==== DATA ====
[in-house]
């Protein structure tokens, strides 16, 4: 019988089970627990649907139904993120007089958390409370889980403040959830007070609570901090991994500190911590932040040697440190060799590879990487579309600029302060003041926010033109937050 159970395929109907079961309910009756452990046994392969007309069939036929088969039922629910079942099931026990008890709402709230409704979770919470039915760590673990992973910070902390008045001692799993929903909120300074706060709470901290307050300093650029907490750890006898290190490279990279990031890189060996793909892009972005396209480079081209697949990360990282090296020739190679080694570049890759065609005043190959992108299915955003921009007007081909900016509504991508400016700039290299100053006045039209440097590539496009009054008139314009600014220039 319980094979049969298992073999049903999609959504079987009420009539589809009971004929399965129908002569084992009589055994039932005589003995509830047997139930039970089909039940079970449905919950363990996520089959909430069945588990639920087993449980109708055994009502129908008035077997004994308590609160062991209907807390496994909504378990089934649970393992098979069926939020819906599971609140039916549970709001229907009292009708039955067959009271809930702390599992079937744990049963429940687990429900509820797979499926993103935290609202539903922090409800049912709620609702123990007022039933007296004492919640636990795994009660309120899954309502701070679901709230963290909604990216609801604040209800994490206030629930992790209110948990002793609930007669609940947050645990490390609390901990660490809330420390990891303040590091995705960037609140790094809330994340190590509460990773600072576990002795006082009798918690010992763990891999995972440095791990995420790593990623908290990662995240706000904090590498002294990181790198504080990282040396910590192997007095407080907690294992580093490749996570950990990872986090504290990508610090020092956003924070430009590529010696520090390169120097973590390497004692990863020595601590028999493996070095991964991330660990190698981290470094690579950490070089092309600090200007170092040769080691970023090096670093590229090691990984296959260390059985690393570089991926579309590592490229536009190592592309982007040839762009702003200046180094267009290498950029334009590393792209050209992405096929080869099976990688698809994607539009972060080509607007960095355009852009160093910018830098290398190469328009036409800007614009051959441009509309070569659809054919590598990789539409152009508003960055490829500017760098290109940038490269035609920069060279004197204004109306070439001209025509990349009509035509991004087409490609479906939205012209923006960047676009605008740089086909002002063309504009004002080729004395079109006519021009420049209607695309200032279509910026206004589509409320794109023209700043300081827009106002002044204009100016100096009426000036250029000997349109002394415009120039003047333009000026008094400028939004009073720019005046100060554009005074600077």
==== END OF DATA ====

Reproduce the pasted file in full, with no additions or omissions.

[in-house]
């Protein structure tokens, strides 16, 4: 019988089970627990649907139904993120007089958390409370889980403040959830007070609570901090991994500190911590932040040697440190060799590879990487579309600029302060003041926010033109937050 159970395929109907079961309910009756452990046994392969007309069939036929088969039922629910079942099931026990008890709402709230409704979770919470039915760590673990992973910070902390008045001692799993929903909120300074706060709470901290307050300093650029907490750890006898290190490279990279990031890189060996793909892009972005396209480079081209697949990360990282090296020739190679080694570049890759065609005043190959992108299915955003921009007007081909900016509504991508400016700039290299100053006045039209440097590539496009009054008139314009600014220039 319980094979049969298992073999049903999609959504079987009420009539589809009971004929399965129908002569084992009589055994039932005589003995509830047997139930039970089909039940079970449905919950363990996520089959909430069945588990639920087993449980109708055994009502129908008035077997004994308590609160062991209907807390496994909504378990089934649970393992098979069926939020819906599971609140039916549970709001229907009292009708039955067959009271809930702390599992079937744990049963429940687990429900509820797979499926993103935290609202539903922090409800049912709620609702123990007022039933007296004492919640636990795994009660309120899954309502701070679901709230963290909604990216609801604040209800994490206030629930992790209110948990002793609930007669609940947050645990490390609390901990660490809330420390990891303040590091995705960037609140790094809330994340190590509460990773600072576990002795006082009798918690010992763990891999995972440095791990995420790593990623908290990662995240706000904090590498002294990181790198504080990282040396910590192997007095407080907690294992580093490749996570950990990872986090504290990508610090020092956003924070430009590529010696520090390169120097973590390497004692990863020595601590028999493996070095991964991330660990190698981290470094690579950490070089092309600090200007170092040769080691970023090096670093590229090691990984296959260390059985690393570089991926579309590592490229536009190592592309982007040839762009702003200046180094267009290498950029334009590393792209050209992405096929080869099976990688698809994607539009972060080509607007960095355009852009160093910018830098290398190469328009036409800007614009051959441009509309070569659809054919590598990789539409152009508003960055490829500017760098290109940038490269035609920069060279004197204004109306070439001209025509990349009509035509991004087409490609479906939205012209923006960047676009605008740089086909002002063309504009004002080729004395079109006519021009420049209607695309200032279509910026206004589509409320794109023209700043300081827009106002002044204009100016100096009426000036250029000997349109002394415009120039003047333009000026008094400028939004009073720019005046100060554009005074600077």